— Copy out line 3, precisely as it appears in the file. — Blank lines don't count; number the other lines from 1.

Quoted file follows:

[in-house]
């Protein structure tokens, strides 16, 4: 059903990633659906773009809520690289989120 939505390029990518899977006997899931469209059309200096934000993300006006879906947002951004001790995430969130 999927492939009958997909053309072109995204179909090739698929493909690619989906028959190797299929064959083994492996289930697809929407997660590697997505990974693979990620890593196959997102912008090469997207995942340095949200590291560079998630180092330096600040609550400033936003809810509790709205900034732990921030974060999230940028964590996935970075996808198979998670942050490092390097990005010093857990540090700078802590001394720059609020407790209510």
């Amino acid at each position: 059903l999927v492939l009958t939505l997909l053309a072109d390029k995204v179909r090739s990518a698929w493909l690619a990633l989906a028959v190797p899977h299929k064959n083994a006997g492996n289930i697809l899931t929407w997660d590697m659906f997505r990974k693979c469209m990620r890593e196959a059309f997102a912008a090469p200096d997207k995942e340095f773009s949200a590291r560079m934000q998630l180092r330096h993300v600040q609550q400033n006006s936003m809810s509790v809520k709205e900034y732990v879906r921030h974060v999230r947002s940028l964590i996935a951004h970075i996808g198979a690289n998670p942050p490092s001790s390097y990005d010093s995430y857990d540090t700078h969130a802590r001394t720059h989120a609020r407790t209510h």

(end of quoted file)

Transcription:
């Amino acid at each position: 059903l999927v492939l009958t939505l997909l053309a072109d390029k995204v179909r090739s990518a698929w493909l690619a990633l989906a028959v190797p899977h299929k064959n083994a006997g492996n289930i697809l899931t929407w997660d590697m659906f997505r990974k693979c469209m990620r890593e196959a059309f997102a912008a090469p200096d997207k995942e340095f773009s949200a590291r560079m934000q998630l180092r330096h993300v600040q609550q400033n006006s936003m809810s509790v809520k709205e900034y732990v879906r921030h974060v999230r947002s940028l964590i996935a951004h970075i996808g198979a690289n998670p942050p490092s001790s390097y990005d010093s995430y857990d540090t700078h969130a802590r001394t720059h989120a609020r407790t209510h």